How VR Will Impact the Sporting Landscape In The Future

With the recent surge of popularity for Virtual Reality technology, more and more people are beginning to use the technology for more than just gaming and gimmicks.

Live VR events have completely changed the way that people experience entertainment. While this technology may be relatively new, it could affect the sporting landscape in the near future. From live events to athletic training, VR offers a host of possibilities for fans and athletes.

But will VR in sport prove just to be a gimmick, or will it change the face of the sporting landscape as we know it?

New Training Possibilities

VR training has been in use in other sectors in a number of years. However, with technology becoming more advanced and readily available, it’s clear the technology can be used for athletic training. One of the best features of VR is that it can be used in any location and any weather, and this provides year round training possibilities compared to traditional training, where adverse weather conditions impact sessions.

But whilst VR can be used to improve reflexes, increase focus and spatial awareness, all crucial strengths of great athletes, it can also be used from a tactical perspective. Coaches can use VR platforms to run through simulations of tactics or plays which will be used during games. This is especially useful for sports such as Rugby or American Football, where teamwork is paramount. While VR will never replace physical training, it provides a unique opportunity to develop a new side of sports training.

Changing Home Viewing

These days, the majority of sports fans will watch events from the comfort of their own home. Paid TV services like Sky Sports and BT Sport have proven popular for those that cannot attend sporting events on a regular basis. However, with the rise of live VR events, the nature of at-home viewing could change drastically. Using a live feed from the match itself, a viewer can use a VR headset to experience the match live as if they were there. This creates a completely different atmosphere to watching events on TV at home.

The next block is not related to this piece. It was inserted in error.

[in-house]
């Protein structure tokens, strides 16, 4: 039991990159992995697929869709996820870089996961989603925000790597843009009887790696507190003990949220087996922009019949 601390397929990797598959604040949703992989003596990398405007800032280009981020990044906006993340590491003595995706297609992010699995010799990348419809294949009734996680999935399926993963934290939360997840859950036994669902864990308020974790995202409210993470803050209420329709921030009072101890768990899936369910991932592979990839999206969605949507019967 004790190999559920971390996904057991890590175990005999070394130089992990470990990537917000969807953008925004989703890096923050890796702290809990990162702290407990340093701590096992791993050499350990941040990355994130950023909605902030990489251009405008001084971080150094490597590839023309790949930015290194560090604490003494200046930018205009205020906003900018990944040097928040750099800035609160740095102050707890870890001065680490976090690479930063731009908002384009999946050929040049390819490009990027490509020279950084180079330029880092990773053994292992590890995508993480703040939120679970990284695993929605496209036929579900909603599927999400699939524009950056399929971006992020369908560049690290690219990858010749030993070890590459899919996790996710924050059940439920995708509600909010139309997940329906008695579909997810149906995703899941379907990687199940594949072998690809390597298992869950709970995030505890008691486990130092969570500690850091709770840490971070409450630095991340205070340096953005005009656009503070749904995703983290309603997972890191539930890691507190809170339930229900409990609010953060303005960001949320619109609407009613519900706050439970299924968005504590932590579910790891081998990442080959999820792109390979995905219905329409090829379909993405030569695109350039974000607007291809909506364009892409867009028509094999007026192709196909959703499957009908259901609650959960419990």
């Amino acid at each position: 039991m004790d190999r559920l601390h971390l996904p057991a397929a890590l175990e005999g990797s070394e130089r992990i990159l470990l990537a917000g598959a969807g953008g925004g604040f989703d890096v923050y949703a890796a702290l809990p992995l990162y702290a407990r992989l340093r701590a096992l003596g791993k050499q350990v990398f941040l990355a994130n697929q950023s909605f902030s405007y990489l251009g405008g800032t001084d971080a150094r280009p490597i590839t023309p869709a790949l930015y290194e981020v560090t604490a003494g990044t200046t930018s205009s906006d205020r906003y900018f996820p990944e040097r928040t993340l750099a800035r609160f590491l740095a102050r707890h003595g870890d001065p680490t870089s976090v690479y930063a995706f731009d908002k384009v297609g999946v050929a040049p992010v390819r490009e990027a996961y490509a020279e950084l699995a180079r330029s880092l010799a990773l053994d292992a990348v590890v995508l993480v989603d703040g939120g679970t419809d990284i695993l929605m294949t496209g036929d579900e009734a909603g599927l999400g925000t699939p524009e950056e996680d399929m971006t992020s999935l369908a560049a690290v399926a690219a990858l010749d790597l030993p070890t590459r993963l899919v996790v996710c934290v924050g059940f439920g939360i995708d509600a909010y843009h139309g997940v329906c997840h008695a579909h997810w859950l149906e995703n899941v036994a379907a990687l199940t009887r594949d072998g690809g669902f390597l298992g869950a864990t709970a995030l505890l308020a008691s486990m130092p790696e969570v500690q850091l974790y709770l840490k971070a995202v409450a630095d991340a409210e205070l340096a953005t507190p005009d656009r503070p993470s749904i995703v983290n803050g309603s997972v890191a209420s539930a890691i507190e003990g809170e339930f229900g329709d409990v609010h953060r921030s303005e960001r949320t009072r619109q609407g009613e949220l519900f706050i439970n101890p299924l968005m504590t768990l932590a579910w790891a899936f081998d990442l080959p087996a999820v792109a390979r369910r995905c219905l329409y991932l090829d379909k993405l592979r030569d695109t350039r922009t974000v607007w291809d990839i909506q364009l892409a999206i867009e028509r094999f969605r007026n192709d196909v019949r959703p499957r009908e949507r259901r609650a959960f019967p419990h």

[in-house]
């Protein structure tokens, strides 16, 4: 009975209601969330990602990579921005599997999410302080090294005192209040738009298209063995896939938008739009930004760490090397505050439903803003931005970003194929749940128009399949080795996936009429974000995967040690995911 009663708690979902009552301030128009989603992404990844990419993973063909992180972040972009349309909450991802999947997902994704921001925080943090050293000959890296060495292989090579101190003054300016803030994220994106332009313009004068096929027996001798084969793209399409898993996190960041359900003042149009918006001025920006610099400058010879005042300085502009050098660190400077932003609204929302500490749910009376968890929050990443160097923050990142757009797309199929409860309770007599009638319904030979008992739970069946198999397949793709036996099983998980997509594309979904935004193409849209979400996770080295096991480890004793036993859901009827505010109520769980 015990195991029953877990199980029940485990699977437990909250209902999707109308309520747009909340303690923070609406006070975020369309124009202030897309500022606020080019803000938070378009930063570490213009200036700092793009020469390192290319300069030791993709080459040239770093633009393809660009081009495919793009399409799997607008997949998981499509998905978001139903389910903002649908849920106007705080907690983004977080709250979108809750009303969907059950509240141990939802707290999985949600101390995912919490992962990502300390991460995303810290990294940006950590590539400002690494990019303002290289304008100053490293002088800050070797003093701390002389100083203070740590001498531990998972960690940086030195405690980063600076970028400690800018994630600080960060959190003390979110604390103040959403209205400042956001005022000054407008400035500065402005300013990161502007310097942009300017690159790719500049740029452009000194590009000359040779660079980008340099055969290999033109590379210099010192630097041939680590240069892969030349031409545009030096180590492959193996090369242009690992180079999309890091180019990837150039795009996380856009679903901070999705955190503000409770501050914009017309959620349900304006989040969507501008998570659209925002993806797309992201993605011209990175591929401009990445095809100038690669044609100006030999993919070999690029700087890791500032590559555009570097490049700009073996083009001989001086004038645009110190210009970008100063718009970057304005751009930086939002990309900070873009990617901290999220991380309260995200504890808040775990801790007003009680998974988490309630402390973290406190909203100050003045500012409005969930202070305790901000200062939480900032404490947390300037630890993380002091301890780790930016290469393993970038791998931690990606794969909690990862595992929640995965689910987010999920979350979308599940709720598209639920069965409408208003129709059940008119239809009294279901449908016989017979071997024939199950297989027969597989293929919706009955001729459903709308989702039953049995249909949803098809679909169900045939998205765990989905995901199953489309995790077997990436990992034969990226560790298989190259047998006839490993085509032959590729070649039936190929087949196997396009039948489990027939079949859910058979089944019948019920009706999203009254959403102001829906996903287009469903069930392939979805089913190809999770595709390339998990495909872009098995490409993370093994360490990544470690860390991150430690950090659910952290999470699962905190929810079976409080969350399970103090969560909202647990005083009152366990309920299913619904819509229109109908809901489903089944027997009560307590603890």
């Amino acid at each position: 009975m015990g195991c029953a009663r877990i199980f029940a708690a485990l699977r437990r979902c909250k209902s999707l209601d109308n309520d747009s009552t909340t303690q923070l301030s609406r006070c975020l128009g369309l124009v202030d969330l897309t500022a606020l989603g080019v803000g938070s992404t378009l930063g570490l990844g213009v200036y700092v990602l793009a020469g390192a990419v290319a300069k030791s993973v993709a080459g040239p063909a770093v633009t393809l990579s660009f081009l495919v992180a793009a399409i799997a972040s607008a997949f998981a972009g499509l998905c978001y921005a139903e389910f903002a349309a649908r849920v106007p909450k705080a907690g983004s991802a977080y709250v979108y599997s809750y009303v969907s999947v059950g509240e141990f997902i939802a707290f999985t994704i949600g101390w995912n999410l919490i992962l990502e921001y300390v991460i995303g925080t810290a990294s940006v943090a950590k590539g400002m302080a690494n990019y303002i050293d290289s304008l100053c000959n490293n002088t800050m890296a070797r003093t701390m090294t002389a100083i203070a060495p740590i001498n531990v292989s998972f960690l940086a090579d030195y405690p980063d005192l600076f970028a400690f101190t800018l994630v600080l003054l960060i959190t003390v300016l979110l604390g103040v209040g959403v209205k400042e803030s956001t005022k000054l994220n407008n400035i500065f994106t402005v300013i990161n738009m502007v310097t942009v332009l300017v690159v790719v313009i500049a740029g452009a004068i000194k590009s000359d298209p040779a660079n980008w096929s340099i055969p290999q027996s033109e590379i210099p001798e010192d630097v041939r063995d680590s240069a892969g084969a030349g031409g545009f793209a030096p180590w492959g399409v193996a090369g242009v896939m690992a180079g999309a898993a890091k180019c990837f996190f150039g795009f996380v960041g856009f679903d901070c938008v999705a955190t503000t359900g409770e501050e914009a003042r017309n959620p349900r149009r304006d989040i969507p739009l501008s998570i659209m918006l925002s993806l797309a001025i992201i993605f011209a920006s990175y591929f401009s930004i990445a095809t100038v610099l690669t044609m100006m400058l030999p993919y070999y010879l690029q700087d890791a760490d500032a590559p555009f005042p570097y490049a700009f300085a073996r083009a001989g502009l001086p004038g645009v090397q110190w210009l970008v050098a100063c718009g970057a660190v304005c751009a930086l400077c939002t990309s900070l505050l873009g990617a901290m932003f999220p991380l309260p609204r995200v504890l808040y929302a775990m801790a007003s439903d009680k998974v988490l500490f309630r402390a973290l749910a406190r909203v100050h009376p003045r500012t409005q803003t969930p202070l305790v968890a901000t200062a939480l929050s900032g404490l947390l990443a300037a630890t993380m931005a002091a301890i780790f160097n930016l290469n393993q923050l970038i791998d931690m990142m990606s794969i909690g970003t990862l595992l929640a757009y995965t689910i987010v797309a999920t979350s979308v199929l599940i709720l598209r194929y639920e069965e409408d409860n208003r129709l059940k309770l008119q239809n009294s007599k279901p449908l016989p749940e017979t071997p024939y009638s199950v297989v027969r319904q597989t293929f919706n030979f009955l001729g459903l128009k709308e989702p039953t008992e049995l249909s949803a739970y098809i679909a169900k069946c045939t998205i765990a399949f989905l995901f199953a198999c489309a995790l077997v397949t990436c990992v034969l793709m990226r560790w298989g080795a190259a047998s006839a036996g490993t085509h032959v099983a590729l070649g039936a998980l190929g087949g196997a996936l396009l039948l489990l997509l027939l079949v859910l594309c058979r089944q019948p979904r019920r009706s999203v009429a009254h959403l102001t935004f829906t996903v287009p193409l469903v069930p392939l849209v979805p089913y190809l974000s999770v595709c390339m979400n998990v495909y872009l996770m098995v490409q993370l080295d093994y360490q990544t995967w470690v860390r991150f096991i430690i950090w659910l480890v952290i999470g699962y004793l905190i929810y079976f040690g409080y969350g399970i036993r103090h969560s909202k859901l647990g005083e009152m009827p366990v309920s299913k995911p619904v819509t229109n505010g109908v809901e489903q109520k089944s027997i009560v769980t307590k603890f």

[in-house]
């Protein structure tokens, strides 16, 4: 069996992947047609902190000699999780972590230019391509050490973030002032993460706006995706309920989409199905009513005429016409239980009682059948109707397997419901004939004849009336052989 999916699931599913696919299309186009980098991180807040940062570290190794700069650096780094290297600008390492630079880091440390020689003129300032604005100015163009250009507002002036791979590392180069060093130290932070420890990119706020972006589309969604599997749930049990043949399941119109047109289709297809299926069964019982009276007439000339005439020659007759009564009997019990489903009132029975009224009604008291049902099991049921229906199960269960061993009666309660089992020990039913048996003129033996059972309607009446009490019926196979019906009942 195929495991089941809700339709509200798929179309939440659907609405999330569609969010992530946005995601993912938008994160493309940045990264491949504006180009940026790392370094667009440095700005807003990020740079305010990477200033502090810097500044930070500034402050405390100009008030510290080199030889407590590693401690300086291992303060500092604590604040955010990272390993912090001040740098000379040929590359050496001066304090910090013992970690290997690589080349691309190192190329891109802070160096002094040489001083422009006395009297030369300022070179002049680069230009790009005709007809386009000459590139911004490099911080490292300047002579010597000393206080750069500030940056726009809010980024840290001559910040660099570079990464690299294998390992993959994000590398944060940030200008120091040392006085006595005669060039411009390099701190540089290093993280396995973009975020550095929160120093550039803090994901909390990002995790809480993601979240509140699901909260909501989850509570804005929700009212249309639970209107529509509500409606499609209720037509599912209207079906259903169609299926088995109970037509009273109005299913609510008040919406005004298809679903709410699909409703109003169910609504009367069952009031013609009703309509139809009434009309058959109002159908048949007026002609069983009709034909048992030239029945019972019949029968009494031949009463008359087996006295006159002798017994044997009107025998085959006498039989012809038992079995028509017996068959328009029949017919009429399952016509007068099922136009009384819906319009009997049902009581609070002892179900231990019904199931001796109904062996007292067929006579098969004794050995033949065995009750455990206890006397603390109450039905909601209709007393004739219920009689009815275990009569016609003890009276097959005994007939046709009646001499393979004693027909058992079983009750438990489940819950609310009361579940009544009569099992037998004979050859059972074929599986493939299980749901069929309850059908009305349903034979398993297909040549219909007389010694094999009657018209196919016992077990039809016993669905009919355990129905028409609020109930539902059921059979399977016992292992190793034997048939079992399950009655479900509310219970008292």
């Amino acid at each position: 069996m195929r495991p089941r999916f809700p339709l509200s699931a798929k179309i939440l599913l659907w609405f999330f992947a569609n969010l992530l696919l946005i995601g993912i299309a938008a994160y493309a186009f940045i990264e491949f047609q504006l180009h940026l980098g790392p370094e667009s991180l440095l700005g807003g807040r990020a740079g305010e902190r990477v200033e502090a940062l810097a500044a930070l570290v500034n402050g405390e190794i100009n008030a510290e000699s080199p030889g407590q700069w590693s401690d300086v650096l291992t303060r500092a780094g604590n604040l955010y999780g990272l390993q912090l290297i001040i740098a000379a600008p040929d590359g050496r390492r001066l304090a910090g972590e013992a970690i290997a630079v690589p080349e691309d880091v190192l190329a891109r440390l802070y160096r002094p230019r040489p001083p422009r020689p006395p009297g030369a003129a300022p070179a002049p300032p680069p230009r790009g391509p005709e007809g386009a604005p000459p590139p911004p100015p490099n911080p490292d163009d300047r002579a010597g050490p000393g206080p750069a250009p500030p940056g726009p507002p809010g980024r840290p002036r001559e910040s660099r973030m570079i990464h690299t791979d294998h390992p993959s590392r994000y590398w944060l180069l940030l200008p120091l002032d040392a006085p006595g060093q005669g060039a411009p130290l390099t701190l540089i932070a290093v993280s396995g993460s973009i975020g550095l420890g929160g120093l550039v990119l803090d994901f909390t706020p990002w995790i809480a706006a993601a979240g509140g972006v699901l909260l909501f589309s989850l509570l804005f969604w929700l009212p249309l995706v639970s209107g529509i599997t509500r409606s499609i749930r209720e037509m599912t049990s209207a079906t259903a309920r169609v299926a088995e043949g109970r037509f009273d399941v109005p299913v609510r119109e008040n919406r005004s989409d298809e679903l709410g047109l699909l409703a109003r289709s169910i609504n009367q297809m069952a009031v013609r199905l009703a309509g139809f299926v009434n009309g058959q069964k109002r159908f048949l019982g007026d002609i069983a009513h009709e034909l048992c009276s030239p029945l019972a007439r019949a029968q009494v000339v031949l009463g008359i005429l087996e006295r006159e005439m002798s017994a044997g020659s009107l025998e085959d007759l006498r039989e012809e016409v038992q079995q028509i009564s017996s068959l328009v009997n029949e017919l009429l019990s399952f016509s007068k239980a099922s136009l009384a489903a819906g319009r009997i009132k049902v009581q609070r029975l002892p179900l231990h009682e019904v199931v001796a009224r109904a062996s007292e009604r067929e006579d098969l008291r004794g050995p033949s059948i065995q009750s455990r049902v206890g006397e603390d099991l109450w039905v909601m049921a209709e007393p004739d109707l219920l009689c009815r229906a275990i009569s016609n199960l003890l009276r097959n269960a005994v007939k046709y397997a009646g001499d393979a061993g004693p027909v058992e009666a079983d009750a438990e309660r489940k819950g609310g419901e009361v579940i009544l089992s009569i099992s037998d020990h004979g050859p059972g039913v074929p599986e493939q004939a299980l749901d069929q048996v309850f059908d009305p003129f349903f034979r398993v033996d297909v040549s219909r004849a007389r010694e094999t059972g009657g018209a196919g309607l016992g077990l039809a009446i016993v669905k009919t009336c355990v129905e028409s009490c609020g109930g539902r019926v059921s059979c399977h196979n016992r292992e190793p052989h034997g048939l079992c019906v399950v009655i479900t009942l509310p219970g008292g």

As technology improves, VR will become more and more realistic, providing a completely new opportunity for spectators and event providers alike. We could even see new business models arising, focused around live VR events and similar to pay per view football matches or boxing bouts. This could open up an entirely new market for VR and for sports fans alike.

The Impact Of Ticket Sales

With live VR sporting matches a real possibility in the future, what will be the impact of traditional ticket sales?

Initially, live VR events in sport will not have a high demand. Prices for VR headsets are still high, and the additional cost to experience the match will add up over time. However, as technology improves and manufacturing processes become more efficient, prices will inevitably become more affordable. That’s when we could potentially start to see an impact on ticket sales. If people can experience a match in VR without having to leave their home, then they may not consider attending matches in person altogether.

But that’s an extreme possibility. No matter how realistic VR is, it can never replace the atmosphere of a real sporting match: the roar of the crowd, the electric buzz as your favourite player scores a goal. This atmosphere simply cannot be replicated in VR.

Virtual Crowds

But one further point to consider is, if live VR starts to become popular, will sportspeople begin playing for virtual crowds? Although the sport would remain the same, the atmosphere would be different – and instead of thousands of fans chanting their names, all they would see is thousands of VR cameras following their every move. This may, in turn, cause some to question why they are playing a sport for a crowd that doesn’t even want to watch the match in person.

And then there’s also the issue of sponsorship deals. With less people watching on TV and in person, would traditional sponsors be replaced with VR sponsors? This could lose brands millions, and completely change the face of traditional sporting matches. But of course, this also creates a brand new market for sponsorships within VR and huge disruption to the current sponsorship models.

Overall, VR has the potential to change the way we view and experience live sporting events. However, with VR still being in its infancy, it will be a long time before we begin to see these changes having a large effect on traditional sporting events.

This is agueset post by Aron Blair, a Digital Marketing professional combining his passion of sports with digital technology. You can connect with him on Linkedin: https://www.linkedin.com/in/aronblair/

You might also like

England v Tunisia viewing figures show how important live streaming is becoming

England’s opening group game drew a serious audience on the BBC. And iPlayer requests shows why providing a choice of viewing methods is so important.

England’s players fall well behind World Cup rivals on social media

England’s World Cup team lags behind its rivals when it comes to social media prowess.

How England’s social media output creates optimism about the World Cup

England usually go into major tournaments with the media on their backs. This time, they’ve created their own coverage and are much the better for it.